Bariatric surgery to save life isn’t cosmetic, insurer must pay: Forum

Wed, Sep 14, 2016General Insurance

Observing that bariatric surgery performed to save a life doesn't come under the category of cosmetic surgeries, a consumer forum directed ICICI Lombard General Insurance Company to pay a customer Rs 5 lakh spent on surgery for his wife who was diagnosed as morbidly obese. "The evidence produced by the complainant (woman's husband) is sufficient to show that it was life threatening. Therefore, surgery was conducted to save her life. Surgery to save life is not excluded in the policy," the forum said.

The Times of India

Soon, get baggage, mobile insurance on trains

Tue, Sep 13, 2016General Insurance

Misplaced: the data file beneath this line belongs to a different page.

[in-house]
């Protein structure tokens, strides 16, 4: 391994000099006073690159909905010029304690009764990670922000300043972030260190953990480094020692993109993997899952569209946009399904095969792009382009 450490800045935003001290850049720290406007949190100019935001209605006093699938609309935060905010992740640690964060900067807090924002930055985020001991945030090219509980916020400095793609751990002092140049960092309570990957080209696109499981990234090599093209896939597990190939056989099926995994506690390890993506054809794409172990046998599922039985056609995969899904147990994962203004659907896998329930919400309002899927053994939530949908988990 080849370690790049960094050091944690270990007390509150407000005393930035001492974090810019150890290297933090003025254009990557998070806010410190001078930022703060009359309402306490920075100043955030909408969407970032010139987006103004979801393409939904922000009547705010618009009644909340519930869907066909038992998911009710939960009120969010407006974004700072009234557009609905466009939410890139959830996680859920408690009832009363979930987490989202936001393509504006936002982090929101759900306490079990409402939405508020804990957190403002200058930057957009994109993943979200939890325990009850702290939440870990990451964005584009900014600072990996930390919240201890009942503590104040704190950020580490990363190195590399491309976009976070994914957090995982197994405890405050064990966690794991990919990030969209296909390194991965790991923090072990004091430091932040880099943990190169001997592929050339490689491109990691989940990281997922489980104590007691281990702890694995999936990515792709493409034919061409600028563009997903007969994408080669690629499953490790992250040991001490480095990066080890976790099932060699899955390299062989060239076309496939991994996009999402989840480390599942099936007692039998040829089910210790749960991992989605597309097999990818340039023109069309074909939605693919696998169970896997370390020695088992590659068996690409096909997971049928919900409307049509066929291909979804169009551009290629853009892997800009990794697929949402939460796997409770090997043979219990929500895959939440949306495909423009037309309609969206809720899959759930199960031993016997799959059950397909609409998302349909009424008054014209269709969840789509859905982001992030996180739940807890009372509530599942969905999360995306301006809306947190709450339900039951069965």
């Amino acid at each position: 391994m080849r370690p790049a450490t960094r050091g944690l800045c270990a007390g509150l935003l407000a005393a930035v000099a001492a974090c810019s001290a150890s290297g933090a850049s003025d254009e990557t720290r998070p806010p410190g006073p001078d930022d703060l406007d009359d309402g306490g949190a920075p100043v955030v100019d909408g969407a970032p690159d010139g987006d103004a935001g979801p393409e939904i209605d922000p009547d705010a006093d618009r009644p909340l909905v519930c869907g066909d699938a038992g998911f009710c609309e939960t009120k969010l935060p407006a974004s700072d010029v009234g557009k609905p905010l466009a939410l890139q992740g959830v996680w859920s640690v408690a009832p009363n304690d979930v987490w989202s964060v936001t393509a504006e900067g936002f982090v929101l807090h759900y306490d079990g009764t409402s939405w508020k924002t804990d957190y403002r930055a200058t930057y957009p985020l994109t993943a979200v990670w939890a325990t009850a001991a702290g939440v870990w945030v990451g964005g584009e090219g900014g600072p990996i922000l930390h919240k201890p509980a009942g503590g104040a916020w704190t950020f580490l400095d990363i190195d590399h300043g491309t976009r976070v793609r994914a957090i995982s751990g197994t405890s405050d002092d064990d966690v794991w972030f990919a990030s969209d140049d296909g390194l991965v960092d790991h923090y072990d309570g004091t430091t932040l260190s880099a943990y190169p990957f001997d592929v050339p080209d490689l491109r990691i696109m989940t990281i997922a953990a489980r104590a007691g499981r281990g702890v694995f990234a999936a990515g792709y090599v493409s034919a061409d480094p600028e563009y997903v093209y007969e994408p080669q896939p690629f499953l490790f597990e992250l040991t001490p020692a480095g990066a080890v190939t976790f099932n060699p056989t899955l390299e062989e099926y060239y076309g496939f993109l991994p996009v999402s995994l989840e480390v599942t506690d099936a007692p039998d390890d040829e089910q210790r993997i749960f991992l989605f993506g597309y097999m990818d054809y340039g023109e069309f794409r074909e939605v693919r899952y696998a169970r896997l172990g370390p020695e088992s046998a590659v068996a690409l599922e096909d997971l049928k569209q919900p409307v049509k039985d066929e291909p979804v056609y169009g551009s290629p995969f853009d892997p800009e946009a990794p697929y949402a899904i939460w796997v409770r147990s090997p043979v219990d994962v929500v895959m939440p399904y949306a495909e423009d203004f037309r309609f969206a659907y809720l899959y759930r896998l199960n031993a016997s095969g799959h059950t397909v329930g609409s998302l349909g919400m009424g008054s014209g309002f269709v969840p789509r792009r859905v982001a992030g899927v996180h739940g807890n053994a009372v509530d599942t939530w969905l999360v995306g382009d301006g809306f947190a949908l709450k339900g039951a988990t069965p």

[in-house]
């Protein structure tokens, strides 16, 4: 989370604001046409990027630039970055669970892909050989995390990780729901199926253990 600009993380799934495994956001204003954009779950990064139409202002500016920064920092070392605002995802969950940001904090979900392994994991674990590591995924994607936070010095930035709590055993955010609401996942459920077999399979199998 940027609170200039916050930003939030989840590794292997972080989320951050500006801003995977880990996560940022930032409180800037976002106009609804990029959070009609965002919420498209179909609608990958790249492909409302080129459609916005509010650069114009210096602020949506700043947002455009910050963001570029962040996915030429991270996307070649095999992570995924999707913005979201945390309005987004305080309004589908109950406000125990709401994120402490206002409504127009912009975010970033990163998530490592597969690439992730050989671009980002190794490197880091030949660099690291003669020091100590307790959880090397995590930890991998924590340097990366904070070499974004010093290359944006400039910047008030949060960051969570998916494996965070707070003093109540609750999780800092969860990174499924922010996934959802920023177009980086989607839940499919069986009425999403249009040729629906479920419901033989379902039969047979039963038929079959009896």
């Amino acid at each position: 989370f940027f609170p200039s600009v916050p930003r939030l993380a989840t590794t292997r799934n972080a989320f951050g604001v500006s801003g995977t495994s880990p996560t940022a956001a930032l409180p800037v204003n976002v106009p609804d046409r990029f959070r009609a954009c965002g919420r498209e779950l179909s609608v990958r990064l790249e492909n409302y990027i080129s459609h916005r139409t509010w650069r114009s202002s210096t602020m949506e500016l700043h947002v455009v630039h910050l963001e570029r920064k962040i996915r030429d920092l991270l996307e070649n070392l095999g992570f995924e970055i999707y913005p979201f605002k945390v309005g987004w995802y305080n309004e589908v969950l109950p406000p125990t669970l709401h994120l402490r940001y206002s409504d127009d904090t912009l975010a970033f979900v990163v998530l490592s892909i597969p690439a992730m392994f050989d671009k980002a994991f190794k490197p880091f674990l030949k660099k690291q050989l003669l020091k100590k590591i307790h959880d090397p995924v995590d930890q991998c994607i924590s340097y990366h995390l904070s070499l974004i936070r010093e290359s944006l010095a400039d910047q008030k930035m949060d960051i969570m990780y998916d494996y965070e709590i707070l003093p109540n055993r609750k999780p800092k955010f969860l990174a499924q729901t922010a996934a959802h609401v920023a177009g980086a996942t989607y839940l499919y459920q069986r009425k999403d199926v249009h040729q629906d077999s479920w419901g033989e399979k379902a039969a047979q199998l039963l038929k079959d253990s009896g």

With 40 lakh people opting for passenger insurance since its launch early this month, Railways is now planning to roll out baggage insurance which also includes mobile and laptop in the insurance cover. There are also plans to expand the existing passenger insurance from trains and include station and ticketing areas so that passengers get the cover in case of any untoward incident on station premises. According to IRCTC, there is immense potential to expand the insurance cover and this is also likely to bring down the premium amount. IRCTC along with three private companies provide the insurance cover. “As of now the insurance covers passenger from boarding to alighting from train. We are planning to extend it on station and ticketing areas also. There is potential to extend it to baggage and other valuables like mobile and laptop,” said IRCTC CMD A K Manocha. He said the response to passenger insurance is massive and modalities to extending the insurance cover needs to be worked out. The IRCTC is also planning to extend the service to unreserved passenger category and is changing option in booking website so that medical insurance automatically gets added to the ticket and a passenger has to opt out in case of not interested in getting the cover. At present, it has to be checked in. Passengers booking tickets online from September 1 have an option to get an insurance cover of upto Rs 10 lakh by paying 92 paise premium. It is available in untoward incidents, including terrorist attack, dacoity, rioting, shootout or arson, occurs. “Number of people opting for new insurance scheme crossed 4 million mark. Scheme a great success and it is one among many passenger friendly initiatives,” Railway Minister Suresh Prabhu tweeted Tuesday. The scheme offers travellers/nominees/legal heirs a compensation of Rs 10 lakh in the event of death or total disabilty, Rs 7.5 lakh for partial disability, upto Rs 2 lakh for hospitalisation expenses and Rs 10,000 for transportation of mortal remains from the place of a train accident. Three companies -- ICICI Lombard General Insurance, Royal Sundaram General Insurance and Shriram General Insurance provide the insurance. The three selected insurance companies will get to issue the insurance policy on a rotational basis through an automated system. They have been engaged for one year with the provision of extending the contract on a performance basis.